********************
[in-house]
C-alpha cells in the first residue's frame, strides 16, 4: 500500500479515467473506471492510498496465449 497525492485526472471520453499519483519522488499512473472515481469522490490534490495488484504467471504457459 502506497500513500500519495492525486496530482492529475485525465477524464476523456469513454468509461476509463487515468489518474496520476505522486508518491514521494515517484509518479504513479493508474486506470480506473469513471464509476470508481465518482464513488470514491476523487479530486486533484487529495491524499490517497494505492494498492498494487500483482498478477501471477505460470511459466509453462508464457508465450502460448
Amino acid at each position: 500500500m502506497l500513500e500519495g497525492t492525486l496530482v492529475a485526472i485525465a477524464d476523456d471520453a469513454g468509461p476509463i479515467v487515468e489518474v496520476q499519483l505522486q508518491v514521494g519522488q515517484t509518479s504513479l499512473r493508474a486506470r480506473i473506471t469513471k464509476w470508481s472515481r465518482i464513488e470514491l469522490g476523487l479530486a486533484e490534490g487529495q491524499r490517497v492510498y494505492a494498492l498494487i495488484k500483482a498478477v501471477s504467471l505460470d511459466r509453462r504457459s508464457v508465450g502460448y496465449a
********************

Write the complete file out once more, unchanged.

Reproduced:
[in-house]
C-alpha cells in the first residue's frame, strides 16, 4: 500500500479515467473506471492510498496465449 497525492485526472471520453499519483519522488499512473472515481469522490490534490495488484504467471504457459 502506497500513500500519495492525486496530482492529475485525465477524464476523456469513454468509461476509463487515468489518474496520476505522486508518491514521494515517484509518479504513479493508474486506470480506473469513471464509476470508481465518482464513488470514491476523487479530486486533484487529495491524499490517497494505492494498492498494487500483482498478477501471477505460470511459466509453462508464457508465450502460448
Amino acid at each position: 500500500m502506497l500513500e500519495g497525492t492525486l496530482v492529475a485526472i485525465a477524464d476523456d471520453a469513454g468509461p476509463i479515467v487515468e489518474v496520476q499519483l505522486q508518491v514521494g519522488q515517484t509518479s504513479l499512473r493508474a486506470r480506473i473506471t469513471k464509476w470508481s472515481r465518482i464513488e470514491l469522490g476523487l479530486a486533484e490534490g487529495q491524499r490517497v492510498y494505492a494498492l498494487i495488484k500483482a498478477v501471477s504467471l505460470d511459466r509453462r504457459s508464457v508465450g502460448y496465449a